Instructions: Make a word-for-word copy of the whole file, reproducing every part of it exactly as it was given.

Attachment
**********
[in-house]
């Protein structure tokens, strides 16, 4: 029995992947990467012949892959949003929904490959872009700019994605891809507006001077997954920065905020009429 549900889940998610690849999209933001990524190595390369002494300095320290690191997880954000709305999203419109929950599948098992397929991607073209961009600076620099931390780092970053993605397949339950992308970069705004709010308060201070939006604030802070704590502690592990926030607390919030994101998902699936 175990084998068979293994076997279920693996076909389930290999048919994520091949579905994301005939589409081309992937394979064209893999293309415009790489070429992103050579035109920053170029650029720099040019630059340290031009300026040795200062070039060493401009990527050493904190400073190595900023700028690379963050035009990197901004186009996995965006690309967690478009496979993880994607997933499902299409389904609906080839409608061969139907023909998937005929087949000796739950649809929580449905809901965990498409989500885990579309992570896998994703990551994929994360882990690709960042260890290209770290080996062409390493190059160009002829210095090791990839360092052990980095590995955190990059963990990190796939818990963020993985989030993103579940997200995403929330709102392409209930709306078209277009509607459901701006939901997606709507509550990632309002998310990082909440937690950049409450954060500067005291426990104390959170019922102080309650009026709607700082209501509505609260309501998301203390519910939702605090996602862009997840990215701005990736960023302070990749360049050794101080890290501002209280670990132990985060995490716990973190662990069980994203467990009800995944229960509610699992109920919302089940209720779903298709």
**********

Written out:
[in-house]
């Protein structure tokens, strides 16, 4: 029995992947990467012949892959949003929904490959872009700019994605891809507006001077997954920065905020009429 549900889940998610690849999209933001990524190595390369002494300095320290690191997880954000709305999203419109929950599948098992397929991607073209961009600076620099931390780092970053993605397949339950992308970069705004709010308060201070939006604030802070704590502690592990926030607390919030994101998902699936 175990084998068979293994076997279920693996076909389930290999048919994520091949579905994301005939589409081309992937394979064209893999293309415009790489070429992103050579035109920053170029650029720099040019630059340290031009300026040795200062070039060493401009990527050493904190400073190595900023700028690379963050035009990197901004186009996995965006690309967690478009496979993880994607997933499902299409389904609906080839409608061969139907023909998937005929087949000796739950649809929580449905809901965990498409989500885990579309992570896998994703990551994929994360882990690709960042260890290209770290080996062409390493190059160009002829210095090791990839360092052990980095590995955190990059963990990190796939818990963020993985989030993103579940997200995403929330709102392409209930709306078209277009509607459901701006939901997606709507509550990632309002998310990082909440937690950049409450954060500067005291426990104390959170019922102080309650009026709607700082209501509505609260309501998301203390519910939702605090996602862009997840990215701005990736960023302070990749360049050794101080890290501002209280670990132990985060995490716990973190662990069980994203467990009800995944229960509610699992109920919302089940209720779903298709």